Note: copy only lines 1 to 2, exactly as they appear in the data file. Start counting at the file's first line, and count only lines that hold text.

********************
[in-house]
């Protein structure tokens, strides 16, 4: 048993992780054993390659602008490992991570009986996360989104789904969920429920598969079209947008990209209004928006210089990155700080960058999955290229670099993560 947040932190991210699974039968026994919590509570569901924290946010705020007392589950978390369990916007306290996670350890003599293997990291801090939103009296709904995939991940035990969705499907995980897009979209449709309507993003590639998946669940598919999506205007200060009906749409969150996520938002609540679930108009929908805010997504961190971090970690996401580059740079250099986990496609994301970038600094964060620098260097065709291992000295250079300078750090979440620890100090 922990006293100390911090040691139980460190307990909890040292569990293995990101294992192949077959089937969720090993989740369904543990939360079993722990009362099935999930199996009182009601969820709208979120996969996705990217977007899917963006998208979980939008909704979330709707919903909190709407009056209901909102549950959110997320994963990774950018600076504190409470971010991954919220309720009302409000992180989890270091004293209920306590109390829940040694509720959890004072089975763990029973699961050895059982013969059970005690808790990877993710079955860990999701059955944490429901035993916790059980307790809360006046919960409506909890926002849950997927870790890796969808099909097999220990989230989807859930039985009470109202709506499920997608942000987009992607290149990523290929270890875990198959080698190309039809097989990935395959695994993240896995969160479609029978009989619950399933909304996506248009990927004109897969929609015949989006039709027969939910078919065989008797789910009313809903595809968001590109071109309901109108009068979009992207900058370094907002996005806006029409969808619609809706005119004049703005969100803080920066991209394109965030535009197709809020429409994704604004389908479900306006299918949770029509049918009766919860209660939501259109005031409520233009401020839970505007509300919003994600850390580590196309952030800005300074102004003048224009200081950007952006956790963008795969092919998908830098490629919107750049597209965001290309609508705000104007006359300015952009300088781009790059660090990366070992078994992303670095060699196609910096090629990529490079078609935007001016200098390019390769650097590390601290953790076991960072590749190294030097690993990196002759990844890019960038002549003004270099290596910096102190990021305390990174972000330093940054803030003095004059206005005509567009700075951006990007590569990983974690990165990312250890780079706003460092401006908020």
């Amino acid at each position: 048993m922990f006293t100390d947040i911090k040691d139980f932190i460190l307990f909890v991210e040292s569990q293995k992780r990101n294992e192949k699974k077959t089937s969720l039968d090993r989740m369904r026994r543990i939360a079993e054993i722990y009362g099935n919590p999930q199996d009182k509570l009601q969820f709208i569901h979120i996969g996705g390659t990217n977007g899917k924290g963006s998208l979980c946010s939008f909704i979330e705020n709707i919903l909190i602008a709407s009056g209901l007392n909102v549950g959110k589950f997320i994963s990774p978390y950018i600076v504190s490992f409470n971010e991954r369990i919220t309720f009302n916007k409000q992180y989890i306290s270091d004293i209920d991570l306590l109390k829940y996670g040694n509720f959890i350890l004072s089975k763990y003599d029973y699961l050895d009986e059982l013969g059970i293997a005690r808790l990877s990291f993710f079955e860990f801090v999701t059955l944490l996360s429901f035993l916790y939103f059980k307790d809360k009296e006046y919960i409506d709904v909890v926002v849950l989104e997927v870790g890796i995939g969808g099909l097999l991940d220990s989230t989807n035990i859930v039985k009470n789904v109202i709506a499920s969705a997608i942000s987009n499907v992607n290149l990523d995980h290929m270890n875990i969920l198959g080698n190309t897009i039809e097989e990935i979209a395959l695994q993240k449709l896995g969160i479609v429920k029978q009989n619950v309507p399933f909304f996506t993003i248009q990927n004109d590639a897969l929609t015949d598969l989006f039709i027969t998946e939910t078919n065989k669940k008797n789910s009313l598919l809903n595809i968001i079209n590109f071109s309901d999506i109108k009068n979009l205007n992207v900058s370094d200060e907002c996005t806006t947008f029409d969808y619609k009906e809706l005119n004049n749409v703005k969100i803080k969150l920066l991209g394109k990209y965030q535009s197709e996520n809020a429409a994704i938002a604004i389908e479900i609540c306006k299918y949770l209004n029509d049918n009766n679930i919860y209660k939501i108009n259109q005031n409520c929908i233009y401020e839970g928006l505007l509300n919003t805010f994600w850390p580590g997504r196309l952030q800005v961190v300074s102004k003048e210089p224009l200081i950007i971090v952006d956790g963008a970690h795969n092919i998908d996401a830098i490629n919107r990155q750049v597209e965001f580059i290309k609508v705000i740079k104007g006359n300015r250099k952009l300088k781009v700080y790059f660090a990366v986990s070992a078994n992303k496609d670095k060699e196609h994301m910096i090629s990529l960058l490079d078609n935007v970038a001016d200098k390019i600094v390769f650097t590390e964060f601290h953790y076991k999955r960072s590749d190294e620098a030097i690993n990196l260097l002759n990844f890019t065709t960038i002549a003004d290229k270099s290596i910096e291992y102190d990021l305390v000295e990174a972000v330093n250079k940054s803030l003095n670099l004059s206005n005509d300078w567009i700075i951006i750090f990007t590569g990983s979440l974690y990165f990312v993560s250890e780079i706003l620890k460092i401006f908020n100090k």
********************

[in-house]
């Protein structure tokens, strides 16, 4: 048993992780054993390659602008490992991570009986996360989104789904969920429920598969079209947008990209209004928006210089990155700080960058999955290229670099993560 947040932190991210699974039968026994919590509570569901924290946010705020007392589950978390369990916007306290996670350890003599293997990291801090939103009296709904995939991940035990969705499907995980897009979209449709309507993003590639998946669940598919999506205007200060009906749409969150996520938002609540679930108009929908805010997504961190971090970690996401580059740079250099986990496609994301970038600094964060620098260097065709291992000295250079300078750090979440620890100090 922990006293100390911090040691139980460190307990909890040292569990293995990101294992192949077959089937969720090993989740369904543990939360079993722990009362099935999930199996009182009601969820709208979120996969996705990217977007899917963006998208979980939008909704979330709707919903909190709407009056209901909102549950959110997320994963990774950018600076504190409470971010991954919220309720009302409000992180989890270091004293209920306590109390829940040694509720959890004072089975763990029973699961050895059982013969059970005690808790990877993710079955860990999701059955944490429901035993916790059980307790809360006046919960409506909890926002849950997927870790890796969808099909097999220990989230989807859930039985009470109202709506499920997608942000987009992607290149990523290929270890875990198959080698190309039809097989990935395959695994993240896995969160479609029978009989619950399933909304996506248009990927004109897969929609015949989006039709027969939910078919065989008797789910009313809903595809968001590109071109309901109108009068979009992207900058370094907002996005806006029409969808619609809706005119004049703005969100803080920066991209394109965030535009197709809020429409994704604004389908479900306006299918949770029509049918009766919860209660939501259109005031409520233009401020839970505007509300919003994600850390580590196309952030800005300074102004003048224009200081950007952006956790963008795969092919998908830098490629919107750049597209965001290309609508705000104007006359300015952009300088781009790059660090990366070992078994992303670095060699196609910096090629990529490079078609935007001016200098390019390769650097590390601290953790076991960072590749190294030097690993990196002759990844890019960038002549003004270099290596910096102190990021305390990174972000330093940054803030003095004059206005005509567009700075951006990007590569990983974690990165990312250890780079706003460092401006908020």